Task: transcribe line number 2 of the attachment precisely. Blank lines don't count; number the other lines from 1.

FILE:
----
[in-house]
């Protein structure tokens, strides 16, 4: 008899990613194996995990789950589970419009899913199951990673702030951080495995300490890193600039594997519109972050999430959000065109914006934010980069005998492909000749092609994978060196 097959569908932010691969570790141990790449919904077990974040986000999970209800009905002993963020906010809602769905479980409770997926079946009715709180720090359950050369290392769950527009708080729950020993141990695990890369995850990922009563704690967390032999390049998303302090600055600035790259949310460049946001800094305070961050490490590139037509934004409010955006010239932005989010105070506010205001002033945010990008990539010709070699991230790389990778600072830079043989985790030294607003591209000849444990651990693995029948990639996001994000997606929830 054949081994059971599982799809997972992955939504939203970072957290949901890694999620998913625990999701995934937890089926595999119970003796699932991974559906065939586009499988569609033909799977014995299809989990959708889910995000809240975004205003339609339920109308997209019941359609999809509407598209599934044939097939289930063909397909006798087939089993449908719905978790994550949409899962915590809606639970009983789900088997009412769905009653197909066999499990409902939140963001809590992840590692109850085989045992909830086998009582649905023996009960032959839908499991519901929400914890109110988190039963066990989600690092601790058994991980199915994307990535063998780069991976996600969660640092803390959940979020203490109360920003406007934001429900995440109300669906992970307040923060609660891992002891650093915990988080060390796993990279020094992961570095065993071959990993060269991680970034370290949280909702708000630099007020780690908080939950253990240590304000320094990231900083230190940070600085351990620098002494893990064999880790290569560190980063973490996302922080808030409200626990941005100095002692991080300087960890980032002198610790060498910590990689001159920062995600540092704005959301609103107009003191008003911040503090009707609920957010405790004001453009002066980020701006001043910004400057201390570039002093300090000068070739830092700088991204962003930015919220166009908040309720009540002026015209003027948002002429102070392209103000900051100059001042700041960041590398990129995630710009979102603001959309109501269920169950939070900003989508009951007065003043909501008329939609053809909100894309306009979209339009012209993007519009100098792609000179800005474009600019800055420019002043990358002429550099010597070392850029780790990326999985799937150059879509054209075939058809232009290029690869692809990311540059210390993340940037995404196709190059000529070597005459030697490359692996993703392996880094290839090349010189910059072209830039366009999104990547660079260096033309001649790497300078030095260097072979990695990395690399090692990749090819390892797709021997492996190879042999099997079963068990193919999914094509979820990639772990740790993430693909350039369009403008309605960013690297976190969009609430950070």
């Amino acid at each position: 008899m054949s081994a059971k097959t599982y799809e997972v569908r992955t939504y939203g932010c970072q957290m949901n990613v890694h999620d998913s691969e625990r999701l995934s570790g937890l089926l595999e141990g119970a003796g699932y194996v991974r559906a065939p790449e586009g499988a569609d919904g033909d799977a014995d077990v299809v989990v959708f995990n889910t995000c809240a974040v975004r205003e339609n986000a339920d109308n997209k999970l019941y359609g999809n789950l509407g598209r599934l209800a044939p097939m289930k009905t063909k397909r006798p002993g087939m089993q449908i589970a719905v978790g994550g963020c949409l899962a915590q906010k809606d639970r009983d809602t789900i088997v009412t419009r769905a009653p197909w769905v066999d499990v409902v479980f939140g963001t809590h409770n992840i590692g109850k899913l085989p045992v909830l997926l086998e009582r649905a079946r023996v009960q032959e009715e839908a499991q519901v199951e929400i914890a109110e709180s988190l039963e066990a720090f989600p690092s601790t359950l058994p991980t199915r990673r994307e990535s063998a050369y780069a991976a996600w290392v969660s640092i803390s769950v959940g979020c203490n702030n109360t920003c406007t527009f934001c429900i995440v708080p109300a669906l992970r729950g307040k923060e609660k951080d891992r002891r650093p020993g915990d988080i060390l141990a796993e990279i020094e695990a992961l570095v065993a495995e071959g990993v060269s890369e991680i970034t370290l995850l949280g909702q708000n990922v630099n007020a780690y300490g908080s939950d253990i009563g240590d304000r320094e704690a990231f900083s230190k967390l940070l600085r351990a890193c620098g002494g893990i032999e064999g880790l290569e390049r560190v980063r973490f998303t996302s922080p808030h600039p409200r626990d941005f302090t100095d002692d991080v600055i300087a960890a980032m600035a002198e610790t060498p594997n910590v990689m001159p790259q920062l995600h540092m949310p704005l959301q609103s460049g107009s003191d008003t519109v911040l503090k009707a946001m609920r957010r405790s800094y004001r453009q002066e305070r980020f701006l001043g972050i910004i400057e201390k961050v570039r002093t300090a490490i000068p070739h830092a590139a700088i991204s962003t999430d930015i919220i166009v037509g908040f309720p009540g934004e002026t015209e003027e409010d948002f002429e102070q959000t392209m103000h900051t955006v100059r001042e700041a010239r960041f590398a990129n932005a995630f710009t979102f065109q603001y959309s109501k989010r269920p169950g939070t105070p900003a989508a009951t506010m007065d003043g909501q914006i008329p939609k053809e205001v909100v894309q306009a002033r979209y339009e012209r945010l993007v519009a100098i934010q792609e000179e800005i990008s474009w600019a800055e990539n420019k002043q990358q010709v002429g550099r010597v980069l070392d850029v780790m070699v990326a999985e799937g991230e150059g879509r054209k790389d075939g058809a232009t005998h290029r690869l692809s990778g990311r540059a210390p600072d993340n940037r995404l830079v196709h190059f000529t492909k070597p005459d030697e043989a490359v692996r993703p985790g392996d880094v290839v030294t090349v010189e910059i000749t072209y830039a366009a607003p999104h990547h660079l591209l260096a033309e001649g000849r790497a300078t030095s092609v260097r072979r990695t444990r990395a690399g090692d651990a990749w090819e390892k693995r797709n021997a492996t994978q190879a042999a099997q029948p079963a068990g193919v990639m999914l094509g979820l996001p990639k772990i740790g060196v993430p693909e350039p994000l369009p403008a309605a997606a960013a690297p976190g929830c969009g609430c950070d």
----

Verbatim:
């Protein structure tokens, strides 16, 4: 008899990613194996995990789950589970419009899913199951990673702030951080495995300490890193600039594997519109972050999430959000065109914006934010980069005998492909000749092609994978060196 097959569908932010691969570790141990790449919904077990974040986000999970209800009905002993963020906010809602769905479980409770997926079946009715709180720090359950050369290392769950527009708080729950020993141990695990890369995850990922009563704690967390032999390049998303302090600055600035790259949310460049946001800094305070961050490490590139037509934004409010955006010239932005989010105070506010205001002033945010990008990539010709070699991230790389990778600072830079043989985790030294607003591209000849444990651990693995029948990639996001994000997606929830 054949081994059971599982799809997972992955939504939203970072957290949901890694999620998913625990999701995934937890089926595999119970003796699932991974559906065939586009499988569609033909799977014995299809989990959708889910995000809240975004205003339609339920109308997209019941359609999809509407598209599934044939097939289930063909397909006798087939089993449908719905978790994550949409899962915590809606639970009983789900088997009412769905009653197909066999499990409902939140963001809590992840590692109850085989045992909830086998009582649905023996009960032959839908499991519901929400914890109110988190039963066990989600690092601790058994991980199915994307990535063998780069991976996600969660640092803390959940979020203490109360920003406007934001429900995440109300669906992970307040923060609660891992002891650093915990988080060390796993990279020094992961570095065993071959990993060269991680970034370290949280909702708000630099007020780690908080939950253990240590304000320094990231900083230190940070600085351990620098002494893990064999880790290569560190980063973490996302922080808030409200626990941005100095002692991080300087960890980032002198610790060498910590990689001159920062995600540092704005959301609103107009003191008003911040503090009707609920957010405790004001453009002066980020701006001043910004400057201390570039002093300090000068070739830092700088991204962003930015919220166009908040309720009540002026015209003027948002002429102070392209103000900051100059001042700041960041590398990129995630710009979102603001959309109501269920169950939070900003989508009951007065003043909501008329939609053809909100894309306009979209339009012209993007519009100098792609000179800005474009600019800055420019002043990358002429550099010597070392850029780790990326999985799937150059879509054209075939058809232009290029690869692809990311540059210390993340940037995404196709190059000529070597005459030697490359692996993703392996880094290839090349010189910059072209830039366009999104990547660079260096033309001649790497300078030095260097072979990695990395690399090692990749090819390892797709021997492996190879042999099997079963068990193919999914094509979820990639772990740790993430693909350039369009403008309605960013690297976190969009609430950070």